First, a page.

Portobellos, cremini, and button mushrooms. We buy them at the grocery store, but few of us ever think about growing our own mushrooms. This is a shame, though, because mushrooms are easy to grow at home, and their small size means they’re even appropriate for urban gardening!
Many gourmet mushrooms, such as oyster mushrooms, shiitake, and wine caps, can be grown inside in small grow bags, or they can be cultivated outdoors on wood logs. A perfect crop to grow in shady gardens, mushroom farming can be a great way to add more edibles to your foodscape, but mushrooms are also one of the top crops to sell at farmer's markets.
In this guide, you’ll find some of the best gourmet mushrooms for home growing. Whether you want to grow mushrooms indoors or out, this guide will help you discover the right mushrooms for your home and garden.
- 15 gourmet mushrooms you can grow at home
- 1. Shiitake (Lentinula edodes)
- 2. Lion’s mane (Hericium erinaceus)
- 3. Oyster (Pleurotus ostreatus)
- 4. Morel (Morchella esculenta)
- 5. Chicken of the woods (Laetiporus spp.)
- 6. Hen of the woods or Maitake (Grifola frondosa)
- 7. Portobello (Agaricus bisporus)
- 8. Cremini (Agaricus bisporus)
- 9. Button (Agaricus bisporus)
- 10. Enoki (Flammulina filiformis)
- 11. King trumpet (Pleurotus eryngii)
- 12. Chanterelles (Cantharellus cibarius)
- 13. Reishi (Ganoderma lingzhi)
- 14. Turkey tail (Trametes versicolor)
- 15. Wine cap (Stropharia rugosoannulata)
- Frequently asked questions
15 gourmet mushrooms you can grow at home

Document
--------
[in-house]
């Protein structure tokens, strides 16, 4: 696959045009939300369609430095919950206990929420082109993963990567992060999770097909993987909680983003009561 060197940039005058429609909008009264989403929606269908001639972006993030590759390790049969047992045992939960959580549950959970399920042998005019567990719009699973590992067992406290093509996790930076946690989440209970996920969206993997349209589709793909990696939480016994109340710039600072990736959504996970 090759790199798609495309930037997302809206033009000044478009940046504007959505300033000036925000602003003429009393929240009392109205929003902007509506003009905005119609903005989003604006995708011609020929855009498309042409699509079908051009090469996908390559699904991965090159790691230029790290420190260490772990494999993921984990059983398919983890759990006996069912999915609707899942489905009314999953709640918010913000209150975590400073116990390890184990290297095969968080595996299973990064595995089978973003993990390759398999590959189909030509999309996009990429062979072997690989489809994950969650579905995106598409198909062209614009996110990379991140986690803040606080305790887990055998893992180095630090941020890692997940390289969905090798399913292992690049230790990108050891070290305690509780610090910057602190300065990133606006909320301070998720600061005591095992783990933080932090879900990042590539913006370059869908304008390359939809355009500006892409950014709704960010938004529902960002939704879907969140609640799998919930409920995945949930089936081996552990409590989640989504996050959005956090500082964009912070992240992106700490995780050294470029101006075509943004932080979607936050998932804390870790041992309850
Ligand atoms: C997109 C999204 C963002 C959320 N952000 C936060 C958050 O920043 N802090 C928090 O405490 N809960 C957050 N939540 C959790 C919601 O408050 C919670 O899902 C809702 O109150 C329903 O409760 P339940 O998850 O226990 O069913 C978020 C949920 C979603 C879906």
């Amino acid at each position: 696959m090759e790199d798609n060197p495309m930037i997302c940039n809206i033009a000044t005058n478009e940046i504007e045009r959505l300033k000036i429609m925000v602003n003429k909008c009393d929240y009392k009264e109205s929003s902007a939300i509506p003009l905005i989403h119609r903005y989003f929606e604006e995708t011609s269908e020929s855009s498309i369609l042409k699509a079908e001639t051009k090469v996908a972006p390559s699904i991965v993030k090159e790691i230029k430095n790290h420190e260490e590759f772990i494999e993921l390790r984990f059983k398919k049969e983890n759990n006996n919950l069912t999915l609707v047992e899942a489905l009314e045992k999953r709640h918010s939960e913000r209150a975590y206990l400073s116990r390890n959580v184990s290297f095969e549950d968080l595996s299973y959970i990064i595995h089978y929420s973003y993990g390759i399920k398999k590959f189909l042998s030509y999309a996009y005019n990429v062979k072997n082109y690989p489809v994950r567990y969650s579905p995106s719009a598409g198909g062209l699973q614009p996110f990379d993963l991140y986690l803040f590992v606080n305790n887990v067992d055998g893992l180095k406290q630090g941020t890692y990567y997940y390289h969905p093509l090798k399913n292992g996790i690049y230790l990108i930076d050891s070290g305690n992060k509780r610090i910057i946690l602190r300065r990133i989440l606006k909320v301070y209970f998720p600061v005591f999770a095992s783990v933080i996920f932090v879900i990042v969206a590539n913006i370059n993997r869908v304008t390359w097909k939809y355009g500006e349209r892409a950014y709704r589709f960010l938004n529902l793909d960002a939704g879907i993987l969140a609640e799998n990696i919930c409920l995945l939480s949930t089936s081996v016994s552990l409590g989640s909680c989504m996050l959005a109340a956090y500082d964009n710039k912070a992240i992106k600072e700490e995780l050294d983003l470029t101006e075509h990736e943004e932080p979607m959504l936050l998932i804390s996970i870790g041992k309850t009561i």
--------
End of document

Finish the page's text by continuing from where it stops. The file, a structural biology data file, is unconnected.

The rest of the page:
Some mushrooms are easy to grow, while other mushroom varieties need a more skilled hand to cultivate. In this list, you’ll find both beginner-friendly and more advanced mushroom varieties that can be grown at home.
If you’re new to mushroom growing, you may want to stick to mushrooms that can be cultivated inside, or that are available in premade growing kits. Growing mushrooms indoors gives you more control over their growing environment, while mushroom growing kits contain everything you need to grow mushrooms successfully. All you need to do is add water!
1. Shiitake (Lentinula edodes)
One of the most popular culinary mushrooms in the world, shiitake, is famous for its deep umami flavor that feels a bit meaty in dishes. A super versatile ‘shroom, shiitake can be worked into stir-fries or noodle dishes, but they’re also scrumptious in soups, sautés, or when used as a vegetarian pizza topping. Even better, shiitakes are also one of the easiest mushrooms to grow, and their popularity ensures that shiitake spores and plugs are always easy to find!